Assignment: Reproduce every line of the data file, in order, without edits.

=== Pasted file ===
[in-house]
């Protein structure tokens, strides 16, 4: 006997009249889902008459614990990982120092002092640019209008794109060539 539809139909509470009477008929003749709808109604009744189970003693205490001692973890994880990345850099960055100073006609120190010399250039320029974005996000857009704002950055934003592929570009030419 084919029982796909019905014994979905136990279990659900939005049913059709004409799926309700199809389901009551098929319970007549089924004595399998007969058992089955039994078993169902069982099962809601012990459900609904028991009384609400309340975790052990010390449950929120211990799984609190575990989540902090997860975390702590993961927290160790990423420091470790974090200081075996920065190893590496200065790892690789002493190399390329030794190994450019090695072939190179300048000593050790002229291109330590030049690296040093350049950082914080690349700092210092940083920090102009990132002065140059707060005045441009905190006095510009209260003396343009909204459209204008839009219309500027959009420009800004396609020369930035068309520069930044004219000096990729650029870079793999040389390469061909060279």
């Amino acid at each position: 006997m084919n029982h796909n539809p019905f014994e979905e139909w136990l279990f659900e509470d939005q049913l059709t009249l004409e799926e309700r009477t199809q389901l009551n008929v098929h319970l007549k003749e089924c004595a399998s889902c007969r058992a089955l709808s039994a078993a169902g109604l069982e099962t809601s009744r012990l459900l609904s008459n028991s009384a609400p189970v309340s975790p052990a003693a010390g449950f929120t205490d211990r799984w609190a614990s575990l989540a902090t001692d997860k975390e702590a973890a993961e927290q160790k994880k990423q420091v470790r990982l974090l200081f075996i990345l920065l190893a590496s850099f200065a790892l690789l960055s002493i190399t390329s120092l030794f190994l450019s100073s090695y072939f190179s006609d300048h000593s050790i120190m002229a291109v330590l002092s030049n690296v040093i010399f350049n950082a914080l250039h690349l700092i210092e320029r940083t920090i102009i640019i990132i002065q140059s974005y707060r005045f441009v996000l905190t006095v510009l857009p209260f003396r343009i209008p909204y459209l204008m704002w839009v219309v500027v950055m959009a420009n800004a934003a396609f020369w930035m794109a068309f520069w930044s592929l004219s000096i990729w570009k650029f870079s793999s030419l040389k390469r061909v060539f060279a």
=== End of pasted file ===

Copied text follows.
[in-house]
């Protein structure tokens, strides 16, 4: 006997009249889902008459614990990982120092002092640019209008794109060539 539809139909509470009477008929003749709808109604009744189970003693205490001692973890994880990345850099960055100073006609120190010399250039320029974005996000857009704002950055934003592929570009030419 084919029982796909019905014994979905136990279990659900939005049913059709004409799926309700199809389901009551098929319970007549089924004595399998007969058992089955039994078993169902069982099962809601012990459900609904028991009384609400309340975790052990010390449950929120211990799984609190575990989540902090997860975390702590993961927290160790990423420091470790974090200081075996920065190893590496200065790892690789002493190399390329030794190994450019090695072939190179300048000593050790002229291109330590030049690296040093350049950082914080690349700092210092940083920090102009990132002065140059707060005045441009905190006095510009209260003396343009909204459209204008839009219309500027959009420009800004396609020369930035068309520069930044004219000096990729650029870079793999040389390469061909060279």
């Amino acid at each position: 006997m084919n029982h796909n539809p019905f014994e979905e139909w136990l279990f659900e509470d939005q049913l059709t009249l004409e799926e309700r009477t199809q389901l009551n008929v098929h319970l007549k003749e089924c004595a399998s889902c007969r058992a089955l709808s039994a078993a169902g109604l069982e099962t809601s009744r012990l459900l609904s008459n028991s009384a609400p189970v309340s975790p052990a003693a010390g449950f929120t205490d211990r799984w609190a614990s575990l989540a902090t001692d997860k975390e702590a973890a993961e927290q160790k994880k990423q420091v470790r990982l974090l200081f075996i990345l920065l190893a590496s850099f200065a790892l690789l960055s002493i190399t390329s120092l030794f190994l450019s100073s090695y072939f190179s006609d300048h000593s050790i120190m002229a291109v330590l002092s030049n690296v040093i010399f350049n950082a914080l250039h690349l700092i210092e320029r940083t920090i102009i640019i990132i002065q140059s974005y707060r005045f441009v996000l905190t006095v510009l857009p209260f003396r343009i209008p909204y459209l204008m704002w839009v219309v500027v950055m959009a420009n800004a934003a396609f020369w930035m794109a068309f520069w930044s592929l004219s000096i990729w570009k650029f870079s793999s030419l040389k390469r061909v060539f060279a």